The Hohlbein Lab uses techniques such as single molecule imaging, FRET and super-resolution PALM/STORM to investigate a variety of topics. These include increasing the throughput of single-molecule measurements by using fluidic devices in combination with TIRF microscopy, using single-molecule FRET to study binding DNA-protein interactions and probing anisotropic food structures using single particle diffusometry.
The Hohlbein Lab typically struggles with the limited number of emitted photons in their single-molecule imaging and smFRET experiments, therefore a camera with a high quantum efficiency is advantageous for these applications.
In addition to this, Dr Hohlbein would like to image the largest field of view as possible with the system when using a 100x objective to achieve the maximum throughput in data acquisition.
Dr. Hohlbein chose the Teledyne Photometrics Prime 95B back-illuminated sCMOS for a number of reasons. He told us, “Firstly, the 95% quantum efficiency of the back-illuminated sensor ensures that almost all photons arriving at the camera are collected which is of great benefit for our lowest light applications.”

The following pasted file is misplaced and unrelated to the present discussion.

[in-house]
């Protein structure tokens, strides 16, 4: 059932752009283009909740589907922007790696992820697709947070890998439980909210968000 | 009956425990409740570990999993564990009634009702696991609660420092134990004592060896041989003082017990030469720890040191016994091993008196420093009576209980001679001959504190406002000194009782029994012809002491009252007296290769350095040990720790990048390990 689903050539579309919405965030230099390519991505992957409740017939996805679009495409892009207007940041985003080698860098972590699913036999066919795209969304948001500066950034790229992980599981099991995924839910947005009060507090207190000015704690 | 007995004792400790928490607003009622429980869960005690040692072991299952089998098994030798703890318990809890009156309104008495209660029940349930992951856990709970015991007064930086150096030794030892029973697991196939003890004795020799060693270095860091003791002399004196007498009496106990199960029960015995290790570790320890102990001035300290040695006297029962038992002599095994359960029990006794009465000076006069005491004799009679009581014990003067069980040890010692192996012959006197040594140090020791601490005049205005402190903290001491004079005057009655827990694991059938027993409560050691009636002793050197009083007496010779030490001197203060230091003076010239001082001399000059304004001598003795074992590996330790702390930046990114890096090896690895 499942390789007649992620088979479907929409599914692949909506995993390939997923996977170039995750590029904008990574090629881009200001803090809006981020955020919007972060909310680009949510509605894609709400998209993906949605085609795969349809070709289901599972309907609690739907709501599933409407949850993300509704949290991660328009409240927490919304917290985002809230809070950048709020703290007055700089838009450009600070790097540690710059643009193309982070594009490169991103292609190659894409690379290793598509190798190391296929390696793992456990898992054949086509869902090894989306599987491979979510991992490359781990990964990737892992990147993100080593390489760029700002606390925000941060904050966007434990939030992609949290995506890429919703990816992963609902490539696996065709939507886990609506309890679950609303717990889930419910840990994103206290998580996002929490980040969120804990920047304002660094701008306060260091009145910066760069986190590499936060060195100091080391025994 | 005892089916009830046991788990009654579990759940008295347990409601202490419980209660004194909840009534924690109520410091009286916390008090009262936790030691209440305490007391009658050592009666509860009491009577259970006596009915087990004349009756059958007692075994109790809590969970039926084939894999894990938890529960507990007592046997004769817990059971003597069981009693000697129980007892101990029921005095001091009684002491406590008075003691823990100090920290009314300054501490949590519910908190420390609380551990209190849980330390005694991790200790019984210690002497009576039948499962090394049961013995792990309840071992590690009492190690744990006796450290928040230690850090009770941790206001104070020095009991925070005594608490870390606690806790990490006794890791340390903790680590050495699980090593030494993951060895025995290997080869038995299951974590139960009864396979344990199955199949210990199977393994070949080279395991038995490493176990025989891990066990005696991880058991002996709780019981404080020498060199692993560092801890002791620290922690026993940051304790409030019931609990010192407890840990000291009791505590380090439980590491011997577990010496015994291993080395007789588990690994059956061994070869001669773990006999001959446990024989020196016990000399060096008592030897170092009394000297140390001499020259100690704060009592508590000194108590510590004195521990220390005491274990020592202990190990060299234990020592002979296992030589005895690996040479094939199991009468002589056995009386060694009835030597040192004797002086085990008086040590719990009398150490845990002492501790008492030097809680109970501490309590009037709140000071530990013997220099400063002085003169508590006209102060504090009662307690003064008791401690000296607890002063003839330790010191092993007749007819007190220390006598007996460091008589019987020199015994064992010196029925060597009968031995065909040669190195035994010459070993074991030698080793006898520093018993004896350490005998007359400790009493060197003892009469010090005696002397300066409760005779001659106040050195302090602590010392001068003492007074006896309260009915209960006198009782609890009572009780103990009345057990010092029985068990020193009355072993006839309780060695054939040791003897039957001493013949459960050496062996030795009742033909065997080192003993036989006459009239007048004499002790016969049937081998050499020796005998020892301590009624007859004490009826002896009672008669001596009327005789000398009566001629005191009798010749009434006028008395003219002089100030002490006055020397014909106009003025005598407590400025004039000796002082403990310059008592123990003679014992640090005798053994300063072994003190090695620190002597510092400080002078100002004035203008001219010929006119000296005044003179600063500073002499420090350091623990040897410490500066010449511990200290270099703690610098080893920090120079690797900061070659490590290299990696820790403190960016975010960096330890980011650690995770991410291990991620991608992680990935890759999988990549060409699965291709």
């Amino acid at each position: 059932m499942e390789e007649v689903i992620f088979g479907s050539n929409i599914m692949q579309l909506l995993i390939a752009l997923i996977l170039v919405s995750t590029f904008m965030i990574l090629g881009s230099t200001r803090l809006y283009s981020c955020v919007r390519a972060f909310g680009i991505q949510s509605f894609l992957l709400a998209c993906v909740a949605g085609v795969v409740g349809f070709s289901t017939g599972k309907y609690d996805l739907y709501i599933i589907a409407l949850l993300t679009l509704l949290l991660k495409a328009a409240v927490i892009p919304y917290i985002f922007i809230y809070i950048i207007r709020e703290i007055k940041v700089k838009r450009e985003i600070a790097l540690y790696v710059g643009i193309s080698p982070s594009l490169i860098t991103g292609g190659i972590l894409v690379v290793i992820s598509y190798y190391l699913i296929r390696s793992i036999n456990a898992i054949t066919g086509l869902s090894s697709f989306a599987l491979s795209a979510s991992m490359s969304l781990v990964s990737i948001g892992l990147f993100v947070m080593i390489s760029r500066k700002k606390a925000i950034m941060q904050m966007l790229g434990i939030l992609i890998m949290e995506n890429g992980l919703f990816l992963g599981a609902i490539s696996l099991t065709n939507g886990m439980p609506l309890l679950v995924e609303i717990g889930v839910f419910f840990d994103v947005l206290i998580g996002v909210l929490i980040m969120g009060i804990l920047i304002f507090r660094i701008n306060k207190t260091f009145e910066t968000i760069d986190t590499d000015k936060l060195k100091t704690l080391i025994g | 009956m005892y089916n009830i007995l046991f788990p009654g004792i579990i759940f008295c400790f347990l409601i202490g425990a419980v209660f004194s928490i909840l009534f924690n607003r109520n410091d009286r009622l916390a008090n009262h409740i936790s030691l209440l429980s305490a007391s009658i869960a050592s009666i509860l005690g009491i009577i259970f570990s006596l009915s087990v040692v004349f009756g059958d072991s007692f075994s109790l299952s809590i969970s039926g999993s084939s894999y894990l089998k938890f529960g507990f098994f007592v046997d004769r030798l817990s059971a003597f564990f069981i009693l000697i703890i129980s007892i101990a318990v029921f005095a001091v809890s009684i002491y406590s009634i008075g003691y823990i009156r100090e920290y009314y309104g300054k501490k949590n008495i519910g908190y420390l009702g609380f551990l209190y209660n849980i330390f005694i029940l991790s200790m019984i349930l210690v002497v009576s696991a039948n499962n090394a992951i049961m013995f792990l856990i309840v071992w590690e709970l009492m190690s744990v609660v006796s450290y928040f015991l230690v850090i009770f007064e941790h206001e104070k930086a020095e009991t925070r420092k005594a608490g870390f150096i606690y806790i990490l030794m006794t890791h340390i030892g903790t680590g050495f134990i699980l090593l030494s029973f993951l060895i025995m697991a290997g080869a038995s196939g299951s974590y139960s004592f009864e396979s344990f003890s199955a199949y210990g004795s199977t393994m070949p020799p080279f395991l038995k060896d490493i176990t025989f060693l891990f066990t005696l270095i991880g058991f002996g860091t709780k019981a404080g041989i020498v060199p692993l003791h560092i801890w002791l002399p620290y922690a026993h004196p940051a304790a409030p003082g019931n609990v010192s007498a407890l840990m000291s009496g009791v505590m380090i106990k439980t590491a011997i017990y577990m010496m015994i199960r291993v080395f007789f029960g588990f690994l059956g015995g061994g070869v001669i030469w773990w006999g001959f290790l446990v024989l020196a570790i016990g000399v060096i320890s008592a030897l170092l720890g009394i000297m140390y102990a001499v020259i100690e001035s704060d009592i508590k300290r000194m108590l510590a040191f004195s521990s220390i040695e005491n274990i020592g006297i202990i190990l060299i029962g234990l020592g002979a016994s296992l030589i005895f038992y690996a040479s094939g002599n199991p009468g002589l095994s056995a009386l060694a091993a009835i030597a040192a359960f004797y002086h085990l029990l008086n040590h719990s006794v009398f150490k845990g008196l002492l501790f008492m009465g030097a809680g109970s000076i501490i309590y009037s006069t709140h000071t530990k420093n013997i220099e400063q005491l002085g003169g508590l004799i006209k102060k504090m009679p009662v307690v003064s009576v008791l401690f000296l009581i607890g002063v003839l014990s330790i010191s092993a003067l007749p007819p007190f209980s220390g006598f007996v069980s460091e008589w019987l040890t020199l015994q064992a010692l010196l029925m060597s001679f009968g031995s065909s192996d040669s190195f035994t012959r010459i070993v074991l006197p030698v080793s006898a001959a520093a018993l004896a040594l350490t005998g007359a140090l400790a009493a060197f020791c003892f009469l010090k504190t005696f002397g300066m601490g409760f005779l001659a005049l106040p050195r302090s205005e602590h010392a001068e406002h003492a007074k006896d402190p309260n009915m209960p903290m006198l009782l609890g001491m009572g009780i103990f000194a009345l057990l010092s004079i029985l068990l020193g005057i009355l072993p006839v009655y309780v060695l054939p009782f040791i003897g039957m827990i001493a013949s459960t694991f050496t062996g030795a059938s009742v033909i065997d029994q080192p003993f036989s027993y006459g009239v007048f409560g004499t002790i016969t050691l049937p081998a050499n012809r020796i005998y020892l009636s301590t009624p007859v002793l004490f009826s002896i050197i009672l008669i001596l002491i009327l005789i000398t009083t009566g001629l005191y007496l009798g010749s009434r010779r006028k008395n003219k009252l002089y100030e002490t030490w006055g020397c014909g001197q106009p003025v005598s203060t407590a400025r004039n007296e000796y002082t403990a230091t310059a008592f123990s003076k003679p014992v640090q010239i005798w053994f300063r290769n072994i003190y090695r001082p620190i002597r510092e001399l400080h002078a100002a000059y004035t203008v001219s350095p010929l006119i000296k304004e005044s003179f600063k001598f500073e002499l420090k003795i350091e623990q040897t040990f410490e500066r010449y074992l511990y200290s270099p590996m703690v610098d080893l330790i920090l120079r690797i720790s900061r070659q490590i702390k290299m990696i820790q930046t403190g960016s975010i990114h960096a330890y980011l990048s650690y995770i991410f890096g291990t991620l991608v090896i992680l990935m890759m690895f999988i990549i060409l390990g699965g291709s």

He went on to say that, “The pixel size of 11 × 11 µm ensures that with the 100× magnification of the optical system, we have an ideal 110×110 nm mapped from the sample plane onto each camera pixel, fulfilling the Nyquist sampling criterion and maximizing the field of view. With the camera sensor size of the Prime 95B which consists of 1200×1200 pixels, our usable area is around 5 times higher than with a conventional 512×512 pixel EMCCD camera.”
The lab is planning to make use of PrimeLocate™ in the future, which automatically detects the brightest pixels in the image and only transfers this data to the computer. Dr. Hohlbein told us, “With PrimeLocate, we will have an intriguing option to reduce the storage requirement of our raw data as ROIs are automatically detected and selected for saving.”